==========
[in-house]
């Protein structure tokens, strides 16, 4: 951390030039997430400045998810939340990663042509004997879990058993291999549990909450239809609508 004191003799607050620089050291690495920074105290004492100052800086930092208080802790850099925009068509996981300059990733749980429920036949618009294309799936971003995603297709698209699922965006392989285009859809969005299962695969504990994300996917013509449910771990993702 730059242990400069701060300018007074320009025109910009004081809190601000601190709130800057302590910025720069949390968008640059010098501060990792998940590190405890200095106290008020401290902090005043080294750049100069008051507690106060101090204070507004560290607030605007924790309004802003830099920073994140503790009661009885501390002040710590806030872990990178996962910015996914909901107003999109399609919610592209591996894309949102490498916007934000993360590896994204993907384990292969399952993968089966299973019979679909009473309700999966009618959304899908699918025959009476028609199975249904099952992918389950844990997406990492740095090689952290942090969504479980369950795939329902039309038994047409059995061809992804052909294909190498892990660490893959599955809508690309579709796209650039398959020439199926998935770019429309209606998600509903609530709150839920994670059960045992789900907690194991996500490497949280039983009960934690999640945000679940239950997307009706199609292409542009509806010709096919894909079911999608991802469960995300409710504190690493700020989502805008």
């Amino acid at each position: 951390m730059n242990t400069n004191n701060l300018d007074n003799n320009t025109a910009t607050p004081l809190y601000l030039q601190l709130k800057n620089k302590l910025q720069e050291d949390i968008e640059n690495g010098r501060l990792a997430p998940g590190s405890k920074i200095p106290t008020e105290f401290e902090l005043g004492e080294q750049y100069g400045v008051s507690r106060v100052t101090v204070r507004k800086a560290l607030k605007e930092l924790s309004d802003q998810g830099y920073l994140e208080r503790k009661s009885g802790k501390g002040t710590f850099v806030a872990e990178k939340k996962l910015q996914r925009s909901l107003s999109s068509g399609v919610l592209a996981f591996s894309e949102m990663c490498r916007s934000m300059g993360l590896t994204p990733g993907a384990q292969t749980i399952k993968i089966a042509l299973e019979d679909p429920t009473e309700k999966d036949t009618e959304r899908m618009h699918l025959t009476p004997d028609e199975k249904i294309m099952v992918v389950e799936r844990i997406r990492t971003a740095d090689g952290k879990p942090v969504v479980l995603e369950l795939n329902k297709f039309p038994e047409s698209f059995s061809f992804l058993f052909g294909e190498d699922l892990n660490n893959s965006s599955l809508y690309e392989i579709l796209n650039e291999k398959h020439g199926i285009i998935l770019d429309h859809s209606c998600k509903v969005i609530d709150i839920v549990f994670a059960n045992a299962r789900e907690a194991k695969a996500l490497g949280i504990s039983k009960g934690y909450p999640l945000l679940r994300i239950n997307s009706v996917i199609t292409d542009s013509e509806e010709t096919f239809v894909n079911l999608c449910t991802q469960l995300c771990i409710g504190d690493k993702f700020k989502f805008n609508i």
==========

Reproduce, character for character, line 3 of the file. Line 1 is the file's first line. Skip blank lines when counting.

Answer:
């Amino acid at each position: 951390m730059n242990t400069n004191n701060l300018d007074n003799n320009t025109a910009t607050p004081l809190y601000l030039q601190l709130k800057n620089k302590l910025q720069e050291d949390i968008e640059n690495g010098r501060l990792a997430p998940g590190s405890k920074i200095p106290t008020e105290f401290e902090l005043g004492e080294q750049y100069g400045v008051s507690r106060v100052t101090v204070r507004k800086a560290l607030k605007e930092l924790s309004d802003q998810g830099y920073l994140e208080r503790k009661s009885g802790k501390g002040t710590f850099v806030a872990e990178k939340k996962l910015q996914r925009s909901l107003s999109s068509g399609v919610l592209a996981f591996s894309e949102m990663c490498r916007s934000m300059g993360l590896t994204p990733g993907a384990q292969t749980i399952k993968i089966a042509l299973e019979d679909p429920t009473e309700k999966d036949t009618e959304r899908m618009h699918l025959t009476p004997d028609e199975k249904i294309m099952v992918v389950e799936r844990i997406r990492t971003a740095d090689g952290k879990p942090v969504v479980l995603e369950l795939n329902k297709f039309p038994e047409s698209f059995s061809f992804l058993f052909g294909e190498d699922l892990n660490n893959s965006s599955l809508y690309e392989i579709l796209n650039e291999k398959h020439g199926i285009i998935l770019d429309h859809s209606c998600k509903v969005i609530d709150i839920v549990f994670a059960n045992a299962r789900e907690a194991k695969a996500l490497g949280i504990s039983k009960g934690y909450p999640l945000l679940r994300i239950n997307s009706v996917i199609t292409d542009s013509e509806e010709t096919f239809v894909n079911l999608c449910t991802q469960l995300c771990i409710g504190d690493k993702f700020k989502f805008n609508i």